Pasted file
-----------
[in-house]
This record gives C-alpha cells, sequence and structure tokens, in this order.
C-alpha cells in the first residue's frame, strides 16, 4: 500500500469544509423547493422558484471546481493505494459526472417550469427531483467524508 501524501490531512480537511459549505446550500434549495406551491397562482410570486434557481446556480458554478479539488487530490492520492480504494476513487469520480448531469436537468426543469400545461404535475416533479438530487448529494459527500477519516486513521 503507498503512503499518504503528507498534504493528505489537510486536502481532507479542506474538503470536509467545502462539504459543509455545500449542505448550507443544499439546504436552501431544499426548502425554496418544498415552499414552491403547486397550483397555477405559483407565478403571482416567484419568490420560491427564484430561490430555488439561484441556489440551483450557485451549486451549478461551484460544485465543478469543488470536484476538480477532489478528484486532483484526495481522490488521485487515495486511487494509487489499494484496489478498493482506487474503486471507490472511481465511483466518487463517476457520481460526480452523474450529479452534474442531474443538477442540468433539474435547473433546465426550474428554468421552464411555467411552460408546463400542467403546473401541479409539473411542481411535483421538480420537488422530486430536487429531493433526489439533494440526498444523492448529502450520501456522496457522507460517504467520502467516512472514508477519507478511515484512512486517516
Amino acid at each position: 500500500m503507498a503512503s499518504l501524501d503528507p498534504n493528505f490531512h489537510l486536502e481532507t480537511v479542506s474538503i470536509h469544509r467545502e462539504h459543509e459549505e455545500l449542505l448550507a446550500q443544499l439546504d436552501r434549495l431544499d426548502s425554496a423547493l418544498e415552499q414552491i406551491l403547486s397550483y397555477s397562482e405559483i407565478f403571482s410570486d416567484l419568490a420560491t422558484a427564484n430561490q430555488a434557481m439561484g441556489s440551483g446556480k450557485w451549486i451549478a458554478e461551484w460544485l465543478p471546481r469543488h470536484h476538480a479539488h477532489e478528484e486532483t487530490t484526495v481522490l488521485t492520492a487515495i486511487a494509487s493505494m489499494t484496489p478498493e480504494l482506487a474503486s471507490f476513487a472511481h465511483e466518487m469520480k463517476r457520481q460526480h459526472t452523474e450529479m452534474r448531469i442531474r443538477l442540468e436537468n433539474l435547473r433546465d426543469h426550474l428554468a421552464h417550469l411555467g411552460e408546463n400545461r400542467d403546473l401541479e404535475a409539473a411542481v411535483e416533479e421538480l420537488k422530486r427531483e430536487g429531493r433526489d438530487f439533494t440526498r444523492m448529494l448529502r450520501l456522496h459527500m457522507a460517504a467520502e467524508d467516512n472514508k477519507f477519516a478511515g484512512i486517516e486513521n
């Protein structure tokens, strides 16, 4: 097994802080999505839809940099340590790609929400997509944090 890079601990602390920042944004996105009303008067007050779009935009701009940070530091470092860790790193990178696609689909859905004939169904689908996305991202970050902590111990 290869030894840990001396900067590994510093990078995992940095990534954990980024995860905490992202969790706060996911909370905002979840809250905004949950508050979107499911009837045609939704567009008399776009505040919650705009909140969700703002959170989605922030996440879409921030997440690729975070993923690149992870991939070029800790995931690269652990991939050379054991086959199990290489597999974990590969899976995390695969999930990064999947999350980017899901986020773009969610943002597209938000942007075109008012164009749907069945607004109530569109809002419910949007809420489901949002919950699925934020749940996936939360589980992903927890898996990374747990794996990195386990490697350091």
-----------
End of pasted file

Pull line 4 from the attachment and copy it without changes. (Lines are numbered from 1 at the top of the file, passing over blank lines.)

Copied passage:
Amino acid at each position: 500500500m503507498a503512503s499518504l501524501d503528507p498534504n493528505f490531512h489537510l486536502e481532507t480537511v479542506s474538503i470536509h469544509r467545502e462539504h459543509e459549505e455545500l449542505l448550507a446550500q443544499l439546504d436552501r434549495l431544499d426548502s425554496a423547493l418544498e415552499q414552491i406551491l403547486s397550483y397555477s397562482e405559483i407565478f403571482s410570486d416567484l419568490a420560491t422558484a427564484n430561490q430555488a434557481m439561484g441556489s440551483g446556480k450557485w451549486i451549478a458554478e461551484w460544485l465543478p471546481r469543488h470536484h476538480a479539488h477532489e478528484e486532483t487530490t484526495v481522490l488521485t492520492a487515495i486511487a494509487s493505494m489499494t484496489p478498493e480504494l482506487a474503486s471507490f476513487a472511481h465511483e466518487m469520480k463517476r457520481q460526480h459526472t452523474e450529479m452534474r448531469i442531474r443538477l442540468e436537468n433539474l435547473r433546465d426543469h426550474l428554468a421552464h417550469l411555467g411552460e408546463n400545461r400542467d403546473l401541479e404535475a409539473a411542481v411535483e416533479e421538480l420537488k422530486r427531483e430536487g429531493r433526489d438530487f439533494t440526498r444523492m448529494l448529502r450520501l456522496h459527500m457522507a460517504a467520502e467524508d467516512n472514508k477519507f477519516a478511515g484512512i486517516e486513521n